5 Easy Ways To Go Sustainable

Fresh off its successful April Eco-Month, PFI pulled comments from its Advisory Board members and asked new teacher Annin Barrett from the Textile Hive to a new class on sustainability.  Look for Barrett’s Sustainability Tech class this Fall.

Meanwhile, why wait?  Here are five tips from long-term fashion designer Nicole Miller for keeping things green.

1. “I’ve been involved with Riverkeeper and Rocky Mountain Institute for many years, so saving the planet has always been a top priority for me.”

2. “Our recyclables used to be overflowing at the end of the day, and now it only needs to be emptied once a week. When anyone puts plastic in their trash, it will not be emptied at night.”

3. “Years ago, I started implementing better practices in my showroom, studio, and home. I stopped buying bottled water and switched to filtered water. We stopped buying plastic cups and dishes. Everyone here uses their own reusable plate, mug, and cup.”

4. “We reuse everything from plastic bags to hangers. We also recycle our fabric scraps—nothing goes to waste here. We have upcycled vintage cashmere and denim. We have eco-made jeans with fibers from recycled plastic and plant-based materials. Recently, we made an anti-plastic T-shirt and our own water bottles that say Bring Your Own Bottle on them. I also do an online newsletter to bring a lot of these issues into light. Recycling is important, but it’s better to use less in the first place.”

5. “I designed a whole line of carbon-neutral ties—each one with a message on the back. I found that it’s really important to get the word out, but it is often frustrating. I go to the gym and spin class and people are not bringing their own water bottles. I always bring my own reusable cup to Starbucks or any place when I am getting coffee, and my employees do the same.”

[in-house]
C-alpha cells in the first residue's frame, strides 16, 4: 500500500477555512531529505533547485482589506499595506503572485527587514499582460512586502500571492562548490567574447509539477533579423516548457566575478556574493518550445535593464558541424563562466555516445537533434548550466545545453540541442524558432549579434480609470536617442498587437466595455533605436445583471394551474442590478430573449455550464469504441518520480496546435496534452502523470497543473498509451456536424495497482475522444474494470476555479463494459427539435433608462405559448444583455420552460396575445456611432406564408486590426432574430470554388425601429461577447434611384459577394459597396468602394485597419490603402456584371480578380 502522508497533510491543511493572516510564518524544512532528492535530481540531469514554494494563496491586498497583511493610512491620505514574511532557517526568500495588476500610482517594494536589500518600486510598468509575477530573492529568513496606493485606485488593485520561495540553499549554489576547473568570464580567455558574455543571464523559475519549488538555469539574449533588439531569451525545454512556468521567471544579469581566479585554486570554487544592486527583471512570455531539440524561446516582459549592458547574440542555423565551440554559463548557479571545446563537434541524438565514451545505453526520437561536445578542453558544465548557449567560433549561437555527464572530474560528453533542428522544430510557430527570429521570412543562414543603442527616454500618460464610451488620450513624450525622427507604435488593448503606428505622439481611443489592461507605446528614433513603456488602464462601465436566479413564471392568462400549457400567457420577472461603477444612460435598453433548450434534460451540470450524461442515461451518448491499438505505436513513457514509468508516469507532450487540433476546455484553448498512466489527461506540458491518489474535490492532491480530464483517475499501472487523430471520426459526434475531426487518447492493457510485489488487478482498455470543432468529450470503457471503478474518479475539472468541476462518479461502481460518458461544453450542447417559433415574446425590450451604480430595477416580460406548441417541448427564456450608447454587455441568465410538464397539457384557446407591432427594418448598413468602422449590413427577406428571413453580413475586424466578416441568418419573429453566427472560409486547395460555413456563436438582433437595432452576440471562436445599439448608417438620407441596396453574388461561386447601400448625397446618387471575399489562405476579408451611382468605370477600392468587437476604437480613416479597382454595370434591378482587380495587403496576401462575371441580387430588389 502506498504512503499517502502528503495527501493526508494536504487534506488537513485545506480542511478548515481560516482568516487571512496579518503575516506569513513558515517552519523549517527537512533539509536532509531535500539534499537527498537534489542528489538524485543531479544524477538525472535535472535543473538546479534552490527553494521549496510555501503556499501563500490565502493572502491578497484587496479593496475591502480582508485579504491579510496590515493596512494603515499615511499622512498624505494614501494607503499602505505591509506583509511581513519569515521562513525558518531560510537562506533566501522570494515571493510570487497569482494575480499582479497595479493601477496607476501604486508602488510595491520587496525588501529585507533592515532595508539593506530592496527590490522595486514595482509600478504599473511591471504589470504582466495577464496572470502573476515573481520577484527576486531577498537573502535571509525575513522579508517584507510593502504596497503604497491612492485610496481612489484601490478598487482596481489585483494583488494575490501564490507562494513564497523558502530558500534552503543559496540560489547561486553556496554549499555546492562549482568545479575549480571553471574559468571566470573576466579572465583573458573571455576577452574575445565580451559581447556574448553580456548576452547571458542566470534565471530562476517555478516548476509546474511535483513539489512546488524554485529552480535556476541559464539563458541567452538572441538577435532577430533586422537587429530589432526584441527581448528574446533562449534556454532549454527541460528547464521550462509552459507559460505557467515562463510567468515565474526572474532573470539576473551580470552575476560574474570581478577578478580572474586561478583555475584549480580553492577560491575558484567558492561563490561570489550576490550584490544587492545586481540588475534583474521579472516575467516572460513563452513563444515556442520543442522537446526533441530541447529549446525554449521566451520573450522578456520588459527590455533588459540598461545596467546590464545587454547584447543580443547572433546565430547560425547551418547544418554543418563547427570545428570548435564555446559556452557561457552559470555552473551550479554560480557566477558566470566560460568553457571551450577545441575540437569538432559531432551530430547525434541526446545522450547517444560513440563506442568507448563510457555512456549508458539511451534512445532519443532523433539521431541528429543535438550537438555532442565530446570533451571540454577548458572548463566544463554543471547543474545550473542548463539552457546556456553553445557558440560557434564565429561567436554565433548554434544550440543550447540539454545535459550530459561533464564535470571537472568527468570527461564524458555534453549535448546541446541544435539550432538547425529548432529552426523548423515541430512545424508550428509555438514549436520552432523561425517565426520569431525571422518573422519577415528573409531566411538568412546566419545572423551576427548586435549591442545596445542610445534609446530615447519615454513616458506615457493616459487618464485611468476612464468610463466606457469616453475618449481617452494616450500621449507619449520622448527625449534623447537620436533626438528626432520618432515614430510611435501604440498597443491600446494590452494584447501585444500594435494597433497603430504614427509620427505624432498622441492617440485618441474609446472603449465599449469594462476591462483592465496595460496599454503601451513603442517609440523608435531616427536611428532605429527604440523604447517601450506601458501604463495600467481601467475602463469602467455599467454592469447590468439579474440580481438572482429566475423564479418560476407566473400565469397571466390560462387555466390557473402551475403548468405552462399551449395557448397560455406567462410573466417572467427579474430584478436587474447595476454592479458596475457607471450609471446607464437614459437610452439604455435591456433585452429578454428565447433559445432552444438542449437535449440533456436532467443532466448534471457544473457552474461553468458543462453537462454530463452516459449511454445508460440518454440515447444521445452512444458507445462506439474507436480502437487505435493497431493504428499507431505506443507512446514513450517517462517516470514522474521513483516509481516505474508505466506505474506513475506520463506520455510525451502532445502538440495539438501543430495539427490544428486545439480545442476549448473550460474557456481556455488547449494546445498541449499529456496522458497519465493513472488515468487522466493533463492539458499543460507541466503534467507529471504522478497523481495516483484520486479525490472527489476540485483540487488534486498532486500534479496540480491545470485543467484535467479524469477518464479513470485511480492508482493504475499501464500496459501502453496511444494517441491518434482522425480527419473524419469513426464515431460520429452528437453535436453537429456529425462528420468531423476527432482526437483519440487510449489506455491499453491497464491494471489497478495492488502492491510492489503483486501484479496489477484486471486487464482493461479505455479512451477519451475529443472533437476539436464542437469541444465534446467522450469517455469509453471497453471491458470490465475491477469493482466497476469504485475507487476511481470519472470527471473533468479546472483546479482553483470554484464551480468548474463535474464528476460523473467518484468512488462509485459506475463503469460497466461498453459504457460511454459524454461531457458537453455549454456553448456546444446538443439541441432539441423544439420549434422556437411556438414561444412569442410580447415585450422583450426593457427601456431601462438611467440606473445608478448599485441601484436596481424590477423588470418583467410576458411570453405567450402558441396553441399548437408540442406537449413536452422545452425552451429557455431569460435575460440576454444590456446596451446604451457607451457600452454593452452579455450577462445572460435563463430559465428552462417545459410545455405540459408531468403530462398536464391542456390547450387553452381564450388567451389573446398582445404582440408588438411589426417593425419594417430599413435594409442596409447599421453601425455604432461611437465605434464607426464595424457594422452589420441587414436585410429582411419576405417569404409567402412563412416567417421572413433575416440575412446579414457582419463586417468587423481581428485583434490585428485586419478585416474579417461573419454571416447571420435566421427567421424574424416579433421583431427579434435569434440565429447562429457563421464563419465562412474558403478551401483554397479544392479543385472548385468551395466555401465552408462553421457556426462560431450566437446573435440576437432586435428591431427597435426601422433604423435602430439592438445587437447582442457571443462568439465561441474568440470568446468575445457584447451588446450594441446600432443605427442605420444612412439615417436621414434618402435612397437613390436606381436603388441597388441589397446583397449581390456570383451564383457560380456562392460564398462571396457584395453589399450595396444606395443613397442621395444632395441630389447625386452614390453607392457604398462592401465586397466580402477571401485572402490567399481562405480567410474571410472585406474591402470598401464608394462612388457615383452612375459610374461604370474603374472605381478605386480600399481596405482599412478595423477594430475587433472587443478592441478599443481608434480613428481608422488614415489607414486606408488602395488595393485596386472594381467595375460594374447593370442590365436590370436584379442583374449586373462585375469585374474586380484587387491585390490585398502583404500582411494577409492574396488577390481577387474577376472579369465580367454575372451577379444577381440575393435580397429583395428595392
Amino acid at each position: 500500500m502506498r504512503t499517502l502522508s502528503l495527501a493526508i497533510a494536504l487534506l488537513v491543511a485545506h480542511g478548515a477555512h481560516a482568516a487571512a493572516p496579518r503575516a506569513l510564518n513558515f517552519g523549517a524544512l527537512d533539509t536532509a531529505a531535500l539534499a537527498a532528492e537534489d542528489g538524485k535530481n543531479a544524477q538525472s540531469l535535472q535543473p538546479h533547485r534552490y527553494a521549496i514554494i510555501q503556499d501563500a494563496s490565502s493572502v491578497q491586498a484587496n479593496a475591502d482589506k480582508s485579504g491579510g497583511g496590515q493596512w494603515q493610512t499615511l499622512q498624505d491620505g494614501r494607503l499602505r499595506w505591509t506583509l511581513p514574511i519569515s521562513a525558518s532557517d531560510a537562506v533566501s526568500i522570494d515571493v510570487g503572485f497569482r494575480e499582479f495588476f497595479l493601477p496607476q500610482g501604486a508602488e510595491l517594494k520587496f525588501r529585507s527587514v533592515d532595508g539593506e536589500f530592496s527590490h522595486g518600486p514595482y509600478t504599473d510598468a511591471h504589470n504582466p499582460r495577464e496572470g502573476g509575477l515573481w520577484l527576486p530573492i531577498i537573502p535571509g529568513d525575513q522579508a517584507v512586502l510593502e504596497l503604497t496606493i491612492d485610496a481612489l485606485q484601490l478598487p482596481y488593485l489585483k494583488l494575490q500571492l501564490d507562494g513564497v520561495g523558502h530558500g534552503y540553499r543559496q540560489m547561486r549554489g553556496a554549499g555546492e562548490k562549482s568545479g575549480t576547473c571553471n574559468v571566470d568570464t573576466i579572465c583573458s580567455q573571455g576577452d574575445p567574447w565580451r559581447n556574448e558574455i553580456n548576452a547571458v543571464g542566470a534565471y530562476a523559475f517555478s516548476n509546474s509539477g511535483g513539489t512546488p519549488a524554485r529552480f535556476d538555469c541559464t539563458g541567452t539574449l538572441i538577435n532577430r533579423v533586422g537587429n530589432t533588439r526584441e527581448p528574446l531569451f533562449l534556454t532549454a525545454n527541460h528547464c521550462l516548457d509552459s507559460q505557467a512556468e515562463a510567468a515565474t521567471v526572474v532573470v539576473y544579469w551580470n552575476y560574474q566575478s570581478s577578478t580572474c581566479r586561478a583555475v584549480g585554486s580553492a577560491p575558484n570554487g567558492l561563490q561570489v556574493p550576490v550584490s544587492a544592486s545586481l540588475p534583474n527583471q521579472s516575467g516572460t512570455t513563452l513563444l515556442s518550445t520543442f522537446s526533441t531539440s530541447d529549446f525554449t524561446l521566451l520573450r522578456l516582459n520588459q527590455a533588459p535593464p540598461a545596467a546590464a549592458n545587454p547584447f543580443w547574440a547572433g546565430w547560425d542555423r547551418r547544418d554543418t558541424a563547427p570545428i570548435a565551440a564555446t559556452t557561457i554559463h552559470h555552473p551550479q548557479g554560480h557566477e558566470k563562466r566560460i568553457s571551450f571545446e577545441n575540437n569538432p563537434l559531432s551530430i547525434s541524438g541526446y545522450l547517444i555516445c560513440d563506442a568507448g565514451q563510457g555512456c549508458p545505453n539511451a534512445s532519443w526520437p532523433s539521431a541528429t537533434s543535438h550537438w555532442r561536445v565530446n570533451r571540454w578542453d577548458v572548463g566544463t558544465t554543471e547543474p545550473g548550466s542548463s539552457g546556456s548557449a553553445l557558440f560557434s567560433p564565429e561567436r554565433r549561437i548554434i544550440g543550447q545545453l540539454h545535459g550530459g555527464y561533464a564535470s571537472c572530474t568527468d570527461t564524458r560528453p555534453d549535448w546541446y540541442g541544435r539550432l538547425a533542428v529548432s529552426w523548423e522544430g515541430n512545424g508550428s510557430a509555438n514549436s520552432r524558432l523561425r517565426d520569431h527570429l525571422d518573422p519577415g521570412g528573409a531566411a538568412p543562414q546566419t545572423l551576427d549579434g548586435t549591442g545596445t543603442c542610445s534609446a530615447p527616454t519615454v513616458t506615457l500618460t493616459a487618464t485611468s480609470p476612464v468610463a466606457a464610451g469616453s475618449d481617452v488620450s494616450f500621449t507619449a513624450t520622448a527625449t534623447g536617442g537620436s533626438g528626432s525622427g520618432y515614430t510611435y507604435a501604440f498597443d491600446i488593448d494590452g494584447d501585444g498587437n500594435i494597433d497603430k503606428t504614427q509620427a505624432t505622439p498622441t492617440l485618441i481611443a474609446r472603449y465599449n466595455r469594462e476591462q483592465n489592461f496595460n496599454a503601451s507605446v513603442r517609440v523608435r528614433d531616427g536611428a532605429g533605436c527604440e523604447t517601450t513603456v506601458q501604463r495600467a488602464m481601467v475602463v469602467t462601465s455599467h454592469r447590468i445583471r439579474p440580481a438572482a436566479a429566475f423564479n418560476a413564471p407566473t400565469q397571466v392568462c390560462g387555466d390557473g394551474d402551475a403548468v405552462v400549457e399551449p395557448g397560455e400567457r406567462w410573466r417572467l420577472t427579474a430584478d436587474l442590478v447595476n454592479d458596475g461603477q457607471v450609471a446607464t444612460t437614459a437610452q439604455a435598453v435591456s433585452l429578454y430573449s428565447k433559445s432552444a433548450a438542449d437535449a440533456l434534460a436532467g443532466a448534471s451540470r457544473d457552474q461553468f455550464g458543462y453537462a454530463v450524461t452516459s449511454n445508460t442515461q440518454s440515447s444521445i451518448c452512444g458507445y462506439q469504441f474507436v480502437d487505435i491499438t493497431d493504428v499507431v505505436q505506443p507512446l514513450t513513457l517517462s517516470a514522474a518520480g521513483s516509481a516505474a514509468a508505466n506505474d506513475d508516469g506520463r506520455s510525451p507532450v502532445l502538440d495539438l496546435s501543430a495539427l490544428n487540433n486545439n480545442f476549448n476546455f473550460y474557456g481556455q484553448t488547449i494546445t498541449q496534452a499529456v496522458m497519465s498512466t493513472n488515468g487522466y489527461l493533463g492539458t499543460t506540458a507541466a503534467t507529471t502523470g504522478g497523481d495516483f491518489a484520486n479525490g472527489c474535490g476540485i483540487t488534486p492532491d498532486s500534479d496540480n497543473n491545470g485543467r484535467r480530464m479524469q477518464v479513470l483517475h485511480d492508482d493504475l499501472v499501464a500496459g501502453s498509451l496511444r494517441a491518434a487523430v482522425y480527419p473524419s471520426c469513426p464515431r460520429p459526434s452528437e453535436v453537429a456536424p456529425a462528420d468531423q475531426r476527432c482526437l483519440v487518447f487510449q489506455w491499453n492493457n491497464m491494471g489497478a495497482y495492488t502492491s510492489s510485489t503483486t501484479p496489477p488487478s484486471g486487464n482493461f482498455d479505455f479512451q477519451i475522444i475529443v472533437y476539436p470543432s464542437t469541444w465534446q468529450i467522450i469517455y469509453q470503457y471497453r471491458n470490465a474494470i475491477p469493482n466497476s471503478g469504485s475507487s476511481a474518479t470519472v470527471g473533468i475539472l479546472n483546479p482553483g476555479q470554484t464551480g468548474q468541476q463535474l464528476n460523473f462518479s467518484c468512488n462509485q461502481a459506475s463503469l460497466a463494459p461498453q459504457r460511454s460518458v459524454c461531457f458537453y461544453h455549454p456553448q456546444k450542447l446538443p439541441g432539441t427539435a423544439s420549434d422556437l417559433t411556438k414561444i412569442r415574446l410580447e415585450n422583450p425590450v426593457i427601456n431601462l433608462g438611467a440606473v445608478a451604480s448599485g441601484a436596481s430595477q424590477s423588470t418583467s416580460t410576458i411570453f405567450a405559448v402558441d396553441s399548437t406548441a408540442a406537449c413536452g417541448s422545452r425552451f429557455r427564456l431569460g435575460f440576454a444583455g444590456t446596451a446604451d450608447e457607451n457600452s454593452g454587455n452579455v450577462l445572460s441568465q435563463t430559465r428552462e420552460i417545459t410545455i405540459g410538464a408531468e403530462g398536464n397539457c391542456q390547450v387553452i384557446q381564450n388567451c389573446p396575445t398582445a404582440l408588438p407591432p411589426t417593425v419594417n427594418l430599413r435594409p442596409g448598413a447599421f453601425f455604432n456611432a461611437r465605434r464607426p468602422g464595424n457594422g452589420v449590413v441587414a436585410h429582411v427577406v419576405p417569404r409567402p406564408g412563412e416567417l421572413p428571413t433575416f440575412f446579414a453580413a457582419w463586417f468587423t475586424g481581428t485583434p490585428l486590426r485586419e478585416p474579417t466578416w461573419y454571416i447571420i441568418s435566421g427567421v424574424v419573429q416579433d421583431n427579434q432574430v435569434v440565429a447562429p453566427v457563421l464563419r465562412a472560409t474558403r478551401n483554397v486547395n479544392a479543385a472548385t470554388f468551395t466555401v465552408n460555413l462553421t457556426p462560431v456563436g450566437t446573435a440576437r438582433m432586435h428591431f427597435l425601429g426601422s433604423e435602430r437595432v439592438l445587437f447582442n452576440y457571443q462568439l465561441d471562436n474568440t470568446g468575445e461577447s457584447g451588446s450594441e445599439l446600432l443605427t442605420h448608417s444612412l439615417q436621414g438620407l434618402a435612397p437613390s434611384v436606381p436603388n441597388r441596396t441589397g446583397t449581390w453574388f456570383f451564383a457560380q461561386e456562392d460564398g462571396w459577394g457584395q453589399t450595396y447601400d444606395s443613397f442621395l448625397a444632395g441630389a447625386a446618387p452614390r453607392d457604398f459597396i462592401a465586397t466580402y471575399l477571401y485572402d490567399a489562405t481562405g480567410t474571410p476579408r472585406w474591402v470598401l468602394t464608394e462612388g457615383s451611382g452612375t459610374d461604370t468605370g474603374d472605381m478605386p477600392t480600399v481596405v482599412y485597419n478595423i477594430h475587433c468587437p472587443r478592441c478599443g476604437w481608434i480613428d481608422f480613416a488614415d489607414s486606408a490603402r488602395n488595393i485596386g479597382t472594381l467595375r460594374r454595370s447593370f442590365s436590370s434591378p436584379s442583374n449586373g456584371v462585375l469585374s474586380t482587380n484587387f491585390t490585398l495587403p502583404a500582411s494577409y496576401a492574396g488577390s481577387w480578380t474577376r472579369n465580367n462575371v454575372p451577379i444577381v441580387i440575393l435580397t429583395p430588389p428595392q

Courtesy of our friends at Fashion Snoops

Can fashion be sustainable?

Why is sustainable fashion on everyone’s minds now? That’s because fashion has a massive environmental cost.
– It is one of the largest polluters and consumers of fresh water. One pound of cotton consumes 1,320 gallons. That means 650 gallons for one new cotton t-shirt.
– It can take 200 years for a polyester garment to decompose.
– Fashion is responsible for about 5% to 10% of all human-caused carbon in the world.
– The amount of clothing in landfills is more than four times what it was in 1980.

Blame it on fast fashion. That is, getting trendy clothes out to customers as fast as possible and priced low enough to encourage overconsumption. The average person:
– In 1990, bought 40 garments per year. Today, 66 garments per year.

– Throws out 70 lbs of clothes/year to make room for new fast fashion.
– Most consumers admit to a closet full of clothes that they don’t really like or want to wear.

But the cost is also cultural.

We’ve raised a generation of consumers who struggle to recognize quality clothing; who lack basic mending and repairing skills and have lost touch with their clothes, where they come from, how they’re made and why it matters.

So what can you do? Here are some tips to help you pursue your fashion dreams, sustainably:

  • Educate yourself. Learn the elements of good design.
  • Look for brands that produce garments using less water, fewer toxic dyes, fewer chemicals and fewer nonrenewables like virgin polyester.
  • Cherish garments you love and make them to fit you.
  • Go slow. Make choices carefully. Build a functioning wardrobe of clothes that you love.
  • Buy secondhand clothes and make them suit you. Make locally; buy locally.
  • Learn to sew & repair. Wear clothes 9 months longer & reduce your carbon footprint for that garment by 30%.
  • Read “Overdressed: the shockingly High Cost of Cheap Fashion” by Elizabeth Cline
  • Support local upcyclers like Looptworks